Slow Breathing for COPD and Emphysema
This post is inspired by Anne, a customer who was in touch recently (February 2021) and mentioned that our slow breathing exercises help with her emphysema. I wondered if this had any precedent so I looked online. I couldn’t find any research on emphysema and slow breathing directly. However, I did find a study which looked at the effect of slow breathing on chronic obstructive pulmonary obstructive disease (COPD).
With COPD, there is chronic inflammation in the lungs which obstructs the airflow from the lungs. As such, its symptoms include difficulty breathing, coughing, wheezing and producing mucus (sputum). Emphysema is a different disease but, along with chronic bronchitis, can contribute to COPD.
Emphysema refers to a condition where the alveoli in the lungs are being destroyed. It’s generally caused by long-term exposure to irritants and pollutants like cigarette smoke and air pollution. (The alveoli are the minute air sacs at the end of the airways of the lungs where the gases in your lungs are exchanged with the gases in your blood.)
How does slow breathing affect COPD and emphysema?
The study into slow breathing and COPD noted that COPD sufferers tend to have over-activation of their sympathetic nervous system. (This is the part of your nervous system which initiates the body’s ‘fight-or-flight’ response in situations of stress and also continually works to regulate basic functions in the body, such as body temperature. When it’s activated you generally have a higher heart rate and blood pressure and are producing more stress hormones.)
COPD sufferers also tend to have poor baroreflex sensitivity. This refers to the body’s ability to detect and respond to changes in the width of blood vessels (and thus blood pressure) in order to maintain a relatively consistent blood pressure and a good flow of blood to the brain.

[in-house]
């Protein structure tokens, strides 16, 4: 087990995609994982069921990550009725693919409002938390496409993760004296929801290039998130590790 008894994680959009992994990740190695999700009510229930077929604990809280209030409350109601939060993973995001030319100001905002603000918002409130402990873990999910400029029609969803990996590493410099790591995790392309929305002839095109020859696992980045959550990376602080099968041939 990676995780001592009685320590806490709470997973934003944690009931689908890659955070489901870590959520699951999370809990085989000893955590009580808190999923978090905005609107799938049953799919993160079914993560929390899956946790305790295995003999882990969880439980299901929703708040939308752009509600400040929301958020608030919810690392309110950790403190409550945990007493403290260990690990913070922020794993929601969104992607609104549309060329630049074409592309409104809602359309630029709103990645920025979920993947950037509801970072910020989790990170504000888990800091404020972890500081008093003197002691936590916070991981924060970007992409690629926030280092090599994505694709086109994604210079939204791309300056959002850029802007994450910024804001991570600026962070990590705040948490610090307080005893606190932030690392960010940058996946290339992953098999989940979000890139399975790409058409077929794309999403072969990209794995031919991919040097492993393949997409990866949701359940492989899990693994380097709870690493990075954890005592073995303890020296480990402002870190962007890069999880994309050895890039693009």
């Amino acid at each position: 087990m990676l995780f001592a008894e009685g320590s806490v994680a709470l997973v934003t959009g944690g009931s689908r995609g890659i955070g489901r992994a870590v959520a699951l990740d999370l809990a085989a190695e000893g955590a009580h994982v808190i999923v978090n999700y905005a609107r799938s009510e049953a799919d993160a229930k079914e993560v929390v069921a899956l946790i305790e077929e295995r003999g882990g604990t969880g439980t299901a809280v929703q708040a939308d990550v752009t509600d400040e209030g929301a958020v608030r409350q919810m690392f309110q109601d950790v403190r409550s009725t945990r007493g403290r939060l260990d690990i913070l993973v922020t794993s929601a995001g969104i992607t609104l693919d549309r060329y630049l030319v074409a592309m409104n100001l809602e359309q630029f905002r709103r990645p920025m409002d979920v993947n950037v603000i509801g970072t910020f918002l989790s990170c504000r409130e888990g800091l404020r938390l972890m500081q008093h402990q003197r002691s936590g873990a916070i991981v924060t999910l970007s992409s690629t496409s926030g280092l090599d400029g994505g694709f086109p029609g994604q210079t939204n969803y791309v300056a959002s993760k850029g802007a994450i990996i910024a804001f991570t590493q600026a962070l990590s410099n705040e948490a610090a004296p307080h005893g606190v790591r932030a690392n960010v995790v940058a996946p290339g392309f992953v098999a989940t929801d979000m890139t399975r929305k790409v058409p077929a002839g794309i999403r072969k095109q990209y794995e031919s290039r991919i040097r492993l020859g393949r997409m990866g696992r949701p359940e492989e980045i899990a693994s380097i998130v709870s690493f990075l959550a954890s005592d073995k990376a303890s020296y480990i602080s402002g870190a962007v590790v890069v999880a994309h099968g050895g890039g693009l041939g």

This was the case for the 15 COPD sufferers who participated in this study. There were also 15 healthy participants, forming a control group. Both groups of participants had their sympathetic nerve activity and baroreflex sensitivity monitored while breathing at different rates: their own natural rate, 15 breaths per minute, and 6 breaths per minute (following instructions from the investigators).
The study found that doing slow breathing at 6 breaths per minute, compared to 15 breaths per minute, led to “acutely reduced” activation of the sympathetic nervous system in the 15 participants with COPD but not in the control group of 15 healthy participants.
Breathing at 6 breaths per minute compared to 15 breaths per minute also was associated with improved baroreflex sensitivity in both COPD and control groups.
In conclusion, the researchers note that slow breathing could improve the health of COPD sufferers.
In summary, patients with chronic obstructive pulmonary disease showed sympathetic excitation and depression of the baroreflex. Slow breathing counteracted these changes. Given the negative consequences of sympathetic activation and vagal withdrawal, modulation of the sympathovagal balance by slow breathing might have the potential to impact on systemic effects in chronic obstructive pulmonary disease patients. –
T. Raupach et al, 2008
Slow breathing also good for those with cardiovascular problems…
The researchers noted that this effect of slow breathing on reducing sympathetic over-excitation and improving baroreflex sensitivity has also been found in people with chronic heart failure and high blood pressure (see references below): “Previous studies in patients with chronic heart failure or arterial hypertension found an effect similar to that observed in the present study.” (T. Raupach et al, 2008).
… and good for the health more generally
They also note that slow breathing can beneficially improve respiratory and cardiovascular health more generally.
“Taking the present study together with previous studies, it seems that slow breathing induces a generalised attenuation of excitatory pathways regulating respiratory and cardiovascular systems.” In other words, slow breathing reduces over-excitation of the nerve pathways regulating the functioning of our lungs, hearts and blood vessels.